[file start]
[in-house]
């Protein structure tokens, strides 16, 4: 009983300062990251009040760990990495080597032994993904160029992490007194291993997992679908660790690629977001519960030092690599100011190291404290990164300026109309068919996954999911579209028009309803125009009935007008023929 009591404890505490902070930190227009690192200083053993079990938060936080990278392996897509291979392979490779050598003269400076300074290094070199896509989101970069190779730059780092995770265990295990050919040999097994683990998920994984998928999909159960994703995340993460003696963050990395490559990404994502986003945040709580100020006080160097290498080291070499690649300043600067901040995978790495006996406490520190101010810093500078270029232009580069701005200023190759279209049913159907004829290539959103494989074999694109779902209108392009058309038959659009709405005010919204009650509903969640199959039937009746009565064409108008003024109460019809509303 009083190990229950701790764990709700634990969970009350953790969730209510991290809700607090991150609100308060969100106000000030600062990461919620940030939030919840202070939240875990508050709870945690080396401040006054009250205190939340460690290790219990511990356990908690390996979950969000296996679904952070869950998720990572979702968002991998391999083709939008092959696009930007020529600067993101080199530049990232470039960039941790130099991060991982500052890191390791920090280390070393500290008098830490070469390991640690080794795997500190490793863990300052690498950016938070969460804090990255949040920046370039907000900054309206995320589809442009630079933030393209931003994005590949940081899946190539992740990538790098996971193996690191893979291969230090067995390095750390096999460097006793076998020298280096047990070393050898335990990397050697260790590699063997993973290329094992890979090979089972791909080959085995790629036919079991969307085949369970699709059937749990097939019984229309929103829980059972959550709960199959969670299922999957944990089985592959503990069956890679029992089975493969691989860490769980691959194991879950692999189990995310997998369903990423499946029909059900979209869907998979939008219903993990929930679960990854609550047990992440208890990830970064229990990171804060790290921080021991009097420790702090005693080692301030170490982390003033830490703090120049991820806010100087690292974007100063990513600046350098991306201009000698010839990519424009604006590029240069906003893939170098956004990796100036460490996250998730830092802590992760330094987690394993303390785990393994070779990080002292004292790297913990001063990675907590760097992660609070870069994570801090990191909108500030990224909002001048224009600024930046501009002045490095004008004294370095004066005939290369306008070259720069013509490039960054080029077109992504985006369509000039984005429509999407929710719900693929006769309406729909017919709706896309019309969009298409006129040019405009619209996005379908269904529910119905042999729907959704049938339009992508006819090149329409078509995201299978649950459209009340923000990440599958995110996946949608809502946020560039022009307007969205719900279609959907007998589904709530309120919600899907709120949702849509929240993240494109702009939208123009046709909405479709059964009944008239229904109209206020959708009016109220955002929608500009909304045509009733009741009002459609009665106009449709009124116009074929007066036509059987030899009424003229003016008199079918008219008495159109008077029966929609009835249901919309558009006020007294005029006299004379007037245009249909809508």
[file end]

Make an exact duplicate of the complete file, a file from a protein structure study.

[in-house]
């Protein structure tokens, strides 16, 4: 009983300062990251009040760990990495080597032994993904160029992490007194291993997992679908660790690629977001519960030092690599100011190291404290990164300026109309068919996954999911579209028009309803125009009935007008023929 009591404890505490902070930190227009690192200083053993079990938060936080990278392996897509291979392979490779050598003269400076300074290094070199896509989101970069190779730059780092995770265990295990050919040999097994683990998920994984998928999909159960994703995340993460003696963050990395490559990404994502986003945040709580100020006080160097290498080291070499690649300043600067901040995978790495006996406490520190101010810093500078270029232009580069701005200023190759279209049913159907004829290539959103494989074999694109779902209108392009058309038959659009709405005010919204009650509903969640199959039937009746009565064409108008003024109460019809509303 009083190990229950701790764990709700634990969970009350953790969730209510991290809700607090991150609100308060969100106000000030600062990461919620940030939030919840202070939240875990508050709870945690080396401040006054009250205190939340460690290790219990511990356990908690390996979950969000296996679904952070869950998720990572979702968002991998391999083709939008092959696009930007020529600067993101080199530049990232470039960039941790130099991060991982500052890191390791920090280390070393500290008098830490070469390991640690080794795997500190490793863990300052690498950016938070969460804090990255949040920046370039907000900054309206995320589809442009630079933030393209931003994005590949940081899946190539992740990538790098996971193996690191893979291969230090067995390095750390096999460097006793076998020298280096047990070393050898335990990397050697260790590699063997993973290329094992890979090979089972791909080959085995790629036919079991969307085949369970699709059937749990097939019984229309929103829980059972959550709960199959969670299922999957944990089985592959503990069956890679029992089975493969691989860490769980691959194991879950692999189990995310997998369903990423499946029909059900979209869907998979939008219903993990929930679960990854609550047990992440208890990830970064229990990171804060790290921080021991009097420790702090005693080692301030170490982390003033830490703090120049991820806010100087690292974007100063990513600046350098991306201009000698010839990519424009604006590029240069906003893939170098956004990796100036460490996250998730830092802590992760330094987690394993303390785990393994070779990080002292004292790297913990001063990675907590760097992660609070870069994570801090990191909108500030990224909002001048224009600024930046501009002045490095004008004294370095004066005939290369306008070259720069013509490039960054080029077109992504985006369509000039984005429509999407929710719900693929006769309406729909017919709706896309019309969009298409006129040019405009619209996005379908269904529910119905042999729907959704049938339009992508006819090149329409078509995201299978649950459209009340923000990440599958995110996946949608809502946020560039022009307007969205719900279609959907007998589904709530309120919600899907709120949702849509929240993240494109702009939208123009046709909405479709059964009944008239229904109209206020959708009016109220955002929608500009909304045509009733009741009002459609009665106009449709009124116009074929007066036509059987030899009424003229003016008199079918008219008495159109008077029966929609009835249901919309558009006020007294005029006299004379007037245009249909809508």